Many sins are committed in the name of development. We are becoming aware that much of what were hailed as achievements over the past few centuries were actually “sordid boons.” Curiously, the words ecology and economics have a common root, oikos, which means ‘habitat’ in ancient Greek. But dialogues between economists and ecologists/environmentalists on how to achieve development with the least incomprehension of, and violence to, habitat have been of recent origin.
The strain imposed by development has been measured using a number of Indicators. In its report released on September 27, 2013, the Intergovernmental Panel on Climate Change has stated that the warming of the climate system is unequivocal — oceans have warmed, snow and ice have diminished, sea level has risen and greenhouse gases have increased — and there is a 95 per cent chance it is all manmade. The living planet index based on a number of indicators of biodiversity has fallen in the poorer countries. Materials Footprint is increasing by 6 per cent for every 10 per cent increase in GDP. Earth Overshoot Day is the day every year when we have consumed natural resources at a rate beyond what our planet can replenish and have produced more waste than can be reabsorbed. In 1970 it fell on December 29. Advanced by two days every year, it fell on August 20 in 2013.
Physical and social sciences
Physical and social sciences together must address the problems of growth and its implications. To the growing community of scholars who are equally at home in both sciences, the book’s emphasis on “the role of entropy law of thermodynamics in making the basic assumptions regarding a development model” is encouraging. Frederic Soddy (not mentioned in the book), a Nobel-prize winning chemist, was the first to introduce thermodynamics into economics. Working with Rutherford, he split the atom and was the first to produce and name isotopes. Aware of the destructive power he unleashed, he wanted to improve the economic system, which was not in a position to act on scientific advances. So he shifted his career to economics and came up with radical ideas in the 1920s. He was derided by economists and none of them quoted him for 70 years, but he was rediscovered recently.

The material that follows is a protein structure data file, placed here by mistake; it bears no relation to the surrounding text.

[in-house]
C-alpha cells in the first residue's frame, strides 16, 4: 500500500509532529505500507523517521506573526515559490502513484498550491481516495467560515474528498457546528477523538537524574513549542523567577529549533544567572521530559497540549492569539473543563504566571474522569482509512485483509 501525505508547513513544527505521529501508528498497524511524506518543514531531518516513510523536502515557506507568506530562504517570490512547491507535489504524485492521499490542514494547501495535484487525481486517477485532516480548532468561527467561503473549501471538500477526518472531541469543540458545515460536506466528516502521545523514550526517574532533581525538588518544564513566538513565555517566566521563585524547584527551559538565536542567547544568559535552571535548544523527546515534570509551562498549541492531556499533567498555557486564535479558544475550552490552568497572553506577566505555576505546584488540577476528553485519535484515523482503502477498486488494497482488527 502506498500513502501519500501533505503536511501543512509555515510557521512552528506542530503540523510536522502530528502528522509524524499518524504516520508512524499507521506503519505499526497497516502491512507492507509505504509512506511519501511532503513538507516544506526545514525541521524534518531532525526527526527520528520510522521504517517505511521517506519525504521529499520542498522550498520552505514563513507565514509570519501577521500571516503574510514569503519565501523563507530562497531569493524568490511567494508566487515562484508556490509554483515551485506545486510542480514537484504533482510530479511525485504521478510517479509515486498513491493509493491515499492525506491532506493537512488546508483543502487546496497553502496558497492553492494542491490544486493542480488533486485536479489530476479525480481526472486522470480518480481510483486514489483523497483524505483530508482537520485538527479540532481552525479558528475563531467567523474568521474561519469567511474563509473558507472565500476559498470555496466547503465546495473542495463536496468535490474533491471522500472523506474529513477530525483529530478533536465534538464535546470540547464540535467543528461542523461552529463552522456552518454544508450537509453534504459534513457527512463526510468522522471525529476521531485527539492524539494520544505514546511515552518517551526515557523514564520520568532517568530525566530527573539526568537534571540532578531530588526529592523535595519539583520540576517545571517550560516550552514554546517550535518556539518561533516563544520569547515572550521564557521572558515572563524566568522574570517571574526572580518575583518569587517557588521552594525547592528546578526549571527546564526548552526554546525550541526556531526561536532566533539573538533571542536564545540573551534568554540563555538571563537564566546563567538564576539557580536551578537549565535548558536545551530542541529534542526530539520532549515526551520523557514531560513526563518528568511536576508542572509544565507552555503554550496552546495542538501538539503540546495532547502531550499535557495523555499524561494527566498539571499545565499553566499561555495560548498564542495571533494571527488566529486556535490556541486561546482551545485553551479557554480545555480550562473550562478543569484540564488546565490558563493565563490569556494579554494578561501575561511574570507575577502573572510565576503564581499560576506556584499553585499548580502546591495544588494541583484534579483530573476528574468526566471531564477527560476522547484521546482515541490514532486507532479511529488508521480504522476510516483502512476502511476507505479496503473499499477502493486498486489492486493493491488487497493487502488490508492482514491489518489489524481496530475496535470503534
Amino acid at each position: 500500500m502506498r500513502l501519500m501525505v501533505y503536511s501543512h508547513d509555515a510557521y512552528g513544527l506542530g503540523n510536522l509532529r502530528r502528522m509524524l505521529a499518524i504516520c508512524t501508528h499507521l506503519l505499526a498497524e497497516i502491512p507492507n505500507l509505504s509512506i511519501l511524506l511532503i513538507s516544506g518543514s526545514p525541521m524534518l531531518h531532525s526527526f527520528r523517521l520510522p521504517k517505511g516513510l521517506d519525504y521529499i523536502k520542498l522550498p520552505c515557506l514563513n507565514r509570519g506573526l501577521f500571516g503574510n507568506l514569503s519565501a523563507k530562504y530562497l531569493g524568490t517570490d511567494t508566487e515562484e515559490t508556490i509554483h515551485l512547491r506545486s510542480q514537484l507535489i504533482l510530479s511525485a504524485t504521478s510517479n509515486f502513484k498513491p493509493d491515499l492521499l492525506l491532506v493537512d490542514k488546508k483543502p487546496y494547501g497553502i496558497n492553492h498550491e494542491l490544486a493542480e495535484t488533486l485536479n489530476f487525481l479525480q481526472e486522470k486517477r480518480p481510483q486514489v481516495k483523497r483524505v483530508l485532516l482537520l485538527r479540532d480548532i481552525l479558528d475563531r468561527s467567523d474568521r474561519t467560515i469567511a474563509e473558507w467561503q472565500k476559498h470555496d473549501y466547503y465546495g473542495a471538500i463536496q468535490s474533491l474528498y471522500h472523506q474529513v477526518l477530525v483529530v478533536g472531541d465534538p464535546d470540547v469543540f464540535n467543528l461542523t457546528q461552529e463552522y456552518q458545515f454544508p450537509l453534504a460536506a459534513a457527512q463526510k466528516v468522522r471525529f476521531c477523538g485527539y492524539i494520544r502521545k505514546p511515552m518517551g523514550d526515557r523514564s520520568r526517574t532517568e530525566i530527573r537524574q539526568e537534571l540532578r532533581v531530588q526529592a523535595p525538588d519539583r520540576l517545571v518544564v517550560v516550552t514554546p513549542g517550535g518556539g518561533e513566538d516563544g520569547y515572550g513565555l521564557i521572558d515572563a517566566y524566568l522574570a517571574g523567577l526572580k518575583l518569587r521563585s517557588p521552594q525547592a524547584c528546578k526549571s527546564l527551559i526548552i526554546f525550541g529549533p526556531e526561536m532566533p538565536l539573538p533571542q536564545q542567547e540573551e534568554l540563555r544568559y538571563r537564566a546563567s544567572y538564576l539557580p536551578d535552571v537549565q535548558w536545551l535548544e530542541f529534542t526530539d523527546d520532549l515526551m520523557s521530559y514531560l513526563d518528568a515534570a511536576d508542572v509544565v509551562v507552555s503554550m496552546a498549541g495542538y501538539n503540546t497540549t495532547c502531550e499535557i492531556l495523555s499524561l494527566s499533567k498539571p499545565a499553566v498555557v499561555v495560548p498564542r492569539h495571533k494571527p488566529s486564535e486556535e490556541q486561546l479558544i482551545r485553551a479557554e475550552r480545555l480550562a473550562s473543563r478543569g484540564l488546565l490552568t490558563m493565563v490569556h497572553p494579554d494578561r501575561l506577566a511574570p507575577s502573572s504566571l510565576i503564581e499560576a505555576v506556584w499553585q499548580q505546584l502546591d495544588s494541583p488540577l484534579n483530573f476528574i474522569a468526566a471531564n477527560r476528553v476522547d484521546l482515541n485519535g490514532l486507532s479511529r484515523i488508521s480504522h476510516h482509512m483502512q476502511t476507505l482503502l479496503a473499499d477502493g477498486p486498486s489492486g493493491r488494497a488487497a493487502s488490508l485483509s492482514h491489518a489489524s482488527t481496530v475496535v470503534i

The book makes the point that development increases entropy, and asks: “Can growth of human knowledge and technological progress reverse the effects of entropy law and delink economic growth and rise of entropy?”
The role of knowledge and human values in directing development cannot be over-emphasised. Our economic activities are becoming information-dependent and many products and technologies process only information and so consume less energy. The internet changed the way we consume energy. To what extent can we uncouple economic growth from energy growth? How soon can we have a grid of wind, solar, geothermal and tidal energy, and next-generation nuclear fission and fusion, and energy from nuclear waste? Advanced diesel engines with low compression ratio and the consequent benefits resulting in much higher fuel efficiency, and electric transport, can prove game- changers. We can prospect for materials in space colonies. These involve uncertainties and we must also get better at technology forecasting.
Clean technologies with minimal reduction in productivity are the concern of all countries: a rise of 2.5 per cent in global temperature will reduce agricultural productivity by 6 per cent in America but by 38 per cent in India.
The author covers comprehensively 14 interrelated topics relevant to the title of the book. A background in mathematics is needed to understand the concept of sustainable development and the ideas of Partha Dasgupta and Nardhaus. There is even a mathematical model to choose an optimum family size (my next wedding present!). The data in the book refer mostly to India, although a few tables draw information from the International Energy Agency, the World Bank and the UN.
Among some minor blemishes, the description of photosynthesis is sketchy. In the accompanying chemical equation — the only equation in the book — a chemical formula is written without saying it means glucose. It is hoped that the next edition will have more recent data in the tables. In the current edition, some of the data go back to the 1990s.
The book will appeal to researchers in the area of development economics and policy analysts /makers and succeed as a textbook . Hopefully, it will stir the conscience of a new generation.
(N. Balasubramanian is Advisor, Centre for Study of Science, Technology and Policy, Bangalore)
Creating Space: Ecological Limits and Economic Development;
Oxford University Press, YMCA Library Building, Jai Singh Road, New Delhi-110001.
The article has been edited to incorporate the following correction:
A sentence in The real price of development (Book Review page, Oct. 29, 2013) read: “Curiously, the words ecology and economics have a common root, okios, which means ‘habitat’ in ancient Greek.” It should have been oikos.